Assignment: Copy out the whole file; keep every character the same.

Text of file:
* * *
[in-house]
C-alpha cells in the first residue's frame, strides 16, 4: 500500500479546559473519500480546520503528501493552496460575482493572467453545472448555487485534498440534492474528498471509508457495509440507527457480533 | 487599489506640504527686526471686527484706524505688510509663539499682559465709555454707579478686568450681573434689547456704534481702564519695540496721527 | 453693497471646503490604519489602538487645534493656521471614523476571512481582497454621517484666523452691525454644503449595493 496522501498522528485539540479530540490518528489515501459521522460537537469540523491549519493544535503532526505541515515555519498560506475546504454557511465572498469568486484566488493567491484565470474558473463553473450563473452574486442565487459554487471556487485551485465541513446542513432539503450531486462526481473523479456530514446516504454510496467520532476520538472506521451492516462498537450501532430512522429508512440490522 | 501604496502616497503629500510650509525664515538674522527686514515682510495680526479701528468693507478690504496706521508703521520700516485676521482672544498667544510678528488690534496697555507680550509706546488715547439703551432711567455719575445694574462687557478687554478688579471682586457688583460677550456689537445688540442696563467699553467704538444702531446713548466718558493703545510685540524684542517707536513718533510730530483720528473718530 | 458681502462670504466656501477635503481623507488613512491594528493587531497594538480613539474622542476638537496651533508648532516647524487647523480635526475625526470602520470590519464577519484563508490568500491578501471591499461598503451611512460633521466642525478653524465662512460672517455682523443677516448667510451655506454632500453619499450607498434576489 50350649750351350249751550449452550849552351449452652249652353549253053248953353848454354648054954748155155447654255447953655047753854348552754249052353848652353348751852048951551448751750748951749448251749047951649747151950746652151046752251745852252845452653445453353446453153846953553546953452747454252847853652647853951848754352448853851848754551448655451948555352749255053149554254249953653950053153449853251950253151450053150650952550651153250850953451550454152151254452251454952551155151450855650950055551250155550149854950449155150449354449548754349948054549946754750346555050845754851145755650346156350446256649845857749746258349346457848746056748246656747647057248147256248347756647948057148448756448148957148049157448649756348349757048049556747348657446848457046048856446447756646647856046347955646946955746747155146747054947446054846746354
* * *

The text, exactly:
[in-house]
C-alpha cells in the first residue's frame, strides 16, 4: 500500500479546559473519500480546520503528501493552496460575482493572467453545472448555487485534498440534492474528498471509508457495509440507527457480533 | 487599489506640504527686526471686527484706524505688510509663539499682559465709555454707579478686568450681573434689547456704534481702564519695540496721527 | 453693497471646503490604519489602538487645534493656521471614523476571512481582497454621517484666523452691525454644503449595493 496522501498522528485539540479530540490518528489515501459521522460537537469540523491549519493544535503532526505541515515555519498560506475546504454557511465572498469568486484566488493567491484565470474558473463553473450563473452574486442565487459554487471556487485551485465541513446542513432539503450531486462526481473523479456530514446516504454510496467520532476520538472506521451492516462498537450501532430512522429508512440490522 | 501604496502616497503629500510650509525664515538674522527686514515682510495680526479701528468693507478690504496706521508703521520700516485676521482672544498667544510678528488690534496697555507680550509706546488715547439703551432711567455719575445694574462687557478687554478688579471682586457688583460677550456689537445688540442696563467699553467704538444702531446713548466718558493703545510685540524684542517707536513718533510730530483720528473718530 | 458681502462670504466656501477635503481623507488613512491594528493587531497594538480613539474622542476638537496651533508648532516647524487647523480635526475625526470602520470590519464577519484563508490568500491578501471591499461598503451611512460633521466642525478653524465662512460672517455682523443677516448667510451655506454632500453619499450607498434576489 50350649750351350249751550449452550849552351449452652249652353549253053248953353848454354648054954748155155447654255447953655047753854348552754249052353848652353348751852048951551448751750748951749448251749047951649747151950746652151046752251745852252845452653445453353446453153846953553546953452747454252847853652647853951848754352448853851848754551448655451948555352749255053149554254249953653950053153449853251950253151450053150650952550651153250850953451550454152151254452251454952551155151450855650950055551250155550149854950449155150449354449548754349948054549946754750346555050845754851145755650346156350446256649845857749746258349346457848746056748246656747647057248147256248347756647948057148448756448148957148049157448649756348349757048049556747348657446848457046048856446447756646647856046347955646946955746747155146747054947446054846746354